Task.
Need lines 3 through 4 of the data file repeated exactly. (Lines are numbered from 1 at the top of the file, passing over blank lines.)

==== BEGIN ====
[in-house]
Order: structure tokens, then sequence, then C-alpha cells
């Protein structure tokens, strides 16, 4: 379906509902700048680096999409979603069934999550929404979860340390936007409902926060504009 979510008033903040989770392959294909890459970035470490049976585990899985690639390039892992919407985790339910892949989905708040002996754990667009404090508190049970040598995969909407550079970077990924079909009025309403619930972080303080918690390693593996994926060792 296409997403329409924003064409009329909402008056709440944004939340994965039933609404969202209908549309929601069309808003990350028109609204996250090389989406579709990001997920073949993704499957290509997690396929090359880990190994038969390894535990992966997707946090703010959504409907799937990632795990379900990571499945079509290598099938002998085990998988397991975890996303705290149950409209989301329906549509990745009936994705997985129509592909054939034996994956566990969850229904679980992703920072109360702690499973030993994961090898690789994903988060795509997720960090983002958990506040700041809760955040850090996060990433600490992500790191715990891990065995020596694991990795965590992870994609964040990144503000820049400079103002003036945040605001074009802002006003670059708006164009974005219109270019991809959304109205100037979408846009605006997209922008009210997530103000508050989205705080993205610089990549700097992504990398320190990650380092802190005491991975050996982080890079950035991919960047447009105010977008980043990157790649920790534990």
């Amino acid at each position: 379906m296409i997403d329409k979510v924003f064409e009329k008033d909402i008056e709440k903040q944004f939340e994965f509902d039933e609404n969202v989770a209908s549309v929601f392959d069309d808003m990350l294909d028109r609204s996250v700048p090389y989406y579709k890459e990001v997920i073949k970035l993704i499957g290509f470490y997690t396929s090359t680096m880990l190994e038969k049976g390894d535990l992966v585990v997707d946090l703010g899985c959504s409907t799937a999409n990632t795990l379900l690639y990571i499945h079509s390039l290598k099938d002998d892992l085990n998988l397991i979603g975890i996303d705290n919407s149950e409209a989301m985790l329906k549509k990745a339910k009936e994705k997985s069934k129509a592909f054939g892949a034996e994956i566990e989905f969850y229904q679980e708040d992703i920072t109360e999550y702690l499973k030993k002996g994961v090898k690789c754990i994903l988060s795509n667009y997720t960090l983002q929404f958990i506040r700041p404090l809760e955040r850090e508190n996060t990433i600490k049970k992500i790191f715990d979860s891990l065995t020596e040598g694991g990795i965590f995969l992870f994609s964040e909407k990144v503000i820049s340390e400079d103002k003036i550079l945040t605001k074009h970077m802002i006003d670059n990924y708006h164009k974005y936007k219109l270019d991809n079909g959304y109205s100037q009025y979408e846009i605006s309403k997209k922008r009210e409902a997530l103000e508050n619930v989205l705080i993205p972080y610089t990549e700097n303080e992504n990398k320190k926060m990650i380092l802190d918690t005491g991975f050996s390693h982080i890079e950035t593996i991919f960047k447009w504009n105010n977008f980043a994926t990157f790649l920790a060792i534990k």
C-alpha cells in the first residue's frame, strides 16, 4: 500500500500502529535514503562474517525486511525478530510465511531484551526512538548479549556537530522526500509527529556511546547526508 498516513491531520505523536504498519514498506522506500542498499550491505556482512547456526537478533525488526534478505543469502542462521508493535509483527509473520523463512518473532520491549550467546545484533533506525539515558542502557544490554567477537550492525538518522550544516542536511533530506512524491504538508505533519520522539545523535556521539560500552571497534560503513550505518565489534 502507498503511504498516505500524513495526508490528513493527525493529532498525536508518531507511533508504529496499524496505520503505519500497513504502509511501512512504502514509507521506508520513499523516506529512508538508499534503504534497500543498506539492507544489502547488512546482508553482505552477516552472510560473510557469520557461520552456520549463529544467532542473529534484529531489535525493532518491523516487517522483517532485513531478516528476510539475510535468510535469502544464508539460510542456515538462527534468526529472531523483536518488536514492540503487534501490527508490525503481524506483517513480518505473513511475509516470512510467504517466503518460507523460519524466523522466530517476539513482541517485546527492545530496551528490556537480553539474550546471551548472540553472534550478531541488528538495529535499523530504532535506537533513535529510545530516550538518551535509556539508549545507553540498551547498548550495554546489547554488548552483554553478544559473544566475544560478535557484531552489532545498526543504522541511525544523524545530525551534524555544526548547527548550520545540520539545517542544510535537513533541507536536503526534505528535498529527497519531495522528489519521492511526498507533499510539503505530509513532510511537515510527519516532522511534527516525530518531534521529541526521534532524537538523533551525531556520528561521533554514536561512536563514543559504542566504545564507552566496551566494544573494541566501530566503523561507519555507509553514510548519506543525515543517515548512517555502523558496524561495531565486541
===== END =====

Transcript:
């Protein structure tokens, strides 16, 4: 379906509902700048680096999409979603069934999550929404979860340390936007409902926060504009 979510008033903040989770392959294909890459970035470490049976585990899985690639390039892992919407985790339910892949989905708040002996754990667009404090508190049970040598995969909407550079970077990924079909009025309403619930972080303080918690390693593996994926060792 296409997403329409924003064409009329909402008056709440944004939340994965039933609404969202209908549309929601069309808003990350028109609204996250090389989406579709990001997920073949993704499957290509997690396929090359880990190994038969390894535990992966997707946090703010959504409907799937990632795990379900990571499945079509290598099938002998085990998988397991975890996303705290149950409209989301329906549509990745009936994705997985129509592909054939034996994956566990969850229904679980992703920072109360702690499973030993994961090898690789994903988060795509997720960090983002958990506040700041809760955040850090996060990433600490992500790191715990891990065995020596694991990795965590992870994609964040990144503000820049400079103002003036945040605001074009802002006003670059708006164009974005219109270019991809959304109205100037979408846009605006997209922008009210997530103000508050989205705080993205610089990549700097992504990398320190990650380092802190005491991975050996982080890079950035991919960047447009105010977008980043990157790649920790534990």
């Amino acid at each position: 379906m296409i997403d329409k979510v924003f064409e009329k008033d909402i008056e709440k903040q944004f939340e994965f509902d039933e609404n969202v989770a209908s549309v929601f392959d069309d808003m990350l294909d028109r609204s996250v700048p090389y989406y579709k890459e990001v997920i073949k970035l993704i499957g290509f470490y997690t396929s090359t680096m880990l190994e038969k049976g390894d535990l992966v585990v997707d946090l703010g899985c959504s409907t799937a999409n990632t795990l379900l690639y990571i499945h079509s390039l290598k099938d002998d892992l085990n998988l397991i979603g975890i996303d705290n919407s149950e409209a989301m985790l329906k549509k990745a339910k009936e994705k997985s069934k129509a592909f054939g892949a034996e994956i566990e989905f969850y229904q679980e708040d992703i920072t109360e999550y702690l499973k030993k002996g994961v090898k690789c754990i994903l988060s795509n667009y997720t960090l983002q929404f958990i506040r700041p404090l809760e955040r850090e508190n996060t990433i600490k049970k992500i790191f715990d979860s891990l065995t020596e040598g694991g990795i965590f995969l992870f994609s964040e909407k990144v503000i820049s340390e400079d103002k003036i550079l945040t605001k074009h970077m802002i006003d670059n990924y708006h164009k974005y936007k219109l270019d991809n079909g959304y109205s100037q009025y979408e846009i605006s309403k997209k922008r009210e409902a997530l103000e508050n619930v989205l705080i993205p972080y610089t990549e700097n303080e992504n990398k320190k926060m990650i380092l802190d918690t005491g991975f050996s390693h982080i890079e950035t593996i991919f960047k447009w504009n105010n977008f980043a994926t990157f790649l920790a060792i534990k």